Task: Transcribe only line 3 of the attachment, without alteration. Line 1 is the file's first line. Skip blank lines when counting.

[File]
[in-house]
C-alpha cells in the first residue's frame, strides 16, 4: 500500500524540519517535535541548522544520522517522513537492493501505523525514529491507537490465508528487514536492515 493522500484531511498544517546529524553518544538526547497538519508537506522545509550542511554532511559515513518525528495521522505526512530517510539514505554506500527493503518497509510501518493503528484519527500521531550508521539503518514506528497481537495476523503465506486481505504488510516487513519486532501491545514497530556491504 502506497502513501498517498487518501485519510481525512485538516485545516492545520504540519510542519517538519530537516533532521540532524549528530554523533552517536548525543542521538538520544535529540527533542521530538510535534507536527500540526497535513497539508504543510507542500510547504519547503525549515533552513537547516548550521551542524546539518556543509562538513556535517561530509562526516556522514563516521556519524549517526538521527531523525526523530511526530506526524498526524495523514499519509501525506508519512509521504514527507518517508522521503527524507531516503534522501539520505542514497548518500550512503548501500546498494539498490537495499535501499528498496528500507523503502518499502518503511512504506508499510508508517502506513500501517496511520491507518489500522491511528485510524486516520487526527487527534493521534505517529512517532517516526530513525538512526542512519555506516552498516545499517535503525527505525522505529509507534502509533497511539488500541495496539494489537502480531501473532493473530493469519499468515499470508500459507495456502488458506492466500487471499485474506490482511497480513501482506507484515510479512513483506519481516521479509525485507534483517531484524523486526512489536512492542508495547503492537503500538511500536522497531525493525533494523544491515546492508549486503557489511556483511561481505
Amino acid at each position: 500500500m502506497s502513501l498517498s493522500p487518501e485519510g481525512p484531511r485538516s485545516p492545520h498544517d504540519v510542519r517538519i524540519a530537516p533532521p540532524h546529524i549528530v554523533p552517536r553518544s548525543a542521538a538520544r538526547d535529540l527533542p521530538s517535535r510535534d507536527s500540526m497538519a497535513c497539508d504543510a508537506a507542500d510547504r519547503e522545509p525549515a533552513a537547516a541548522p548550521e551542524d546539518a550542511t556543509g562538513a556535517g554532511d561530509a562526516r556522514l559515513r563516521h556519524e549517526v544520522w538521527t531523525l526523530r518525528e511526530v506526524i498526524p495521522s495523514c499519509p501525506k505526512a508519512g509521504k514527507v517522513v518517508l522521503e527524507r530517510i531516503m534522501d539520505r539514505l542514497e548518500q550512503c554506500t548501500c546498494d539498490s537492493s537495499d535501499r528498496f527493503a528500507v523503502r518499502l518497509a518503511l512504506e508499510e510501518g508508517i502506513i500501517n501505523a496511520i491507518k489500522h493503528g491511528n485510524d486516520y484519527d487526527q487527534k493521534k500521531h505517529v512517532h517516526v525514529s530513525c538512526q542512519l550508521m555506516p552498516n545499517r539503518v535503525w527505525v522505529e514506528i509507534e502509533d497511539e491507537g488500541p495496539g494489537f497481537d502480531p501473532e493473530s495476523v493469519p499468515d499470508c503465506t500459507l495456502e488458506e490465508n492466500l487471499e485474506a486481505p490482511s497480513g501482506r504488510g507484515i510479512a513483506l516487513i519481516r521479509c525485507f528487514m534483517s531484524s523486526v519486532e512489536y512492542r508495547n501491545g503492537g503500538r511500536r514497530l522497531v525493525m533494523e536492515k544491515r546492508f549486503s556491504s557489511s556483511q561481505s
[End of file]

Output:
Amino acid at each position: 500500500m502506497s502513501l498517498s493522500p487518501e485519510g481525512p484531511r485538516s485545516p492545520h498544517d504540519v510542519r517538519i524540519a530537516p533532521p540532524h546529524i549528530v554523533p552517536r553518544s548525543a542521538a538520544r538526547d535529540l527533542p521530538s517535535r510535534d507536527s500540526m497538519a497535513c497539508d504543510a508537506a507542500d510547504r519547503e522545509p525549515a533552513a537547516a541548522p548550521e551542524d546539518a550542511t556543509g562538513a556535517g554532511d561530509a562526516r556522514l559515513r563516521h556519524e549517526v544520522w538521527t531523525l526523530r518525528e511526530v506526524i498526524p495521522s495523514c499519509p501525506k505526512a508519512g509521504k514527507v517522513v518517508l522521503e527524507r530517510i531516503m534522501d539520505r539514505l542514497e548518500q550512503c554506500t548501500c546498494d539498490s537492493s537495499d535501499r528498496f527493503a528500507v523503502r518499502l518497509a518503511l512504506e508499510e510501518g508508517i502506513i500501517n501505523a496511520i491507518k489500522h493503528g491511528n485510524d486516520y484519527d487526527q487527534k493521534k500521531h505517529v512517532h517516526v525514529s530513525c538512526q542512519l550508521m555506516p552498516n545499517r539503518v535503525w527505525v522505529e514506528i509507534e502509533d497511539e491507537g488500541p495496539g494489537f497481537d502480531p501473532e493473530s495476523v493469519p499468515d499470508c503465506t500459507l495456502e488458506e490465508n492466500l487471499e485474506a486481505p490482511s497480513g501482506r504488510g507484515i510479512a513483506l516487513i519481516r521479509c525485507f528487514m534483517s531484524s523486526v519486532e512489536y512492542r508495547n501491545g503492537g503500538r511500536r514497530l522497531v525493525m533494523e536492515k544491515r546492508f549486503s556491504s557489511s556483511q561481505s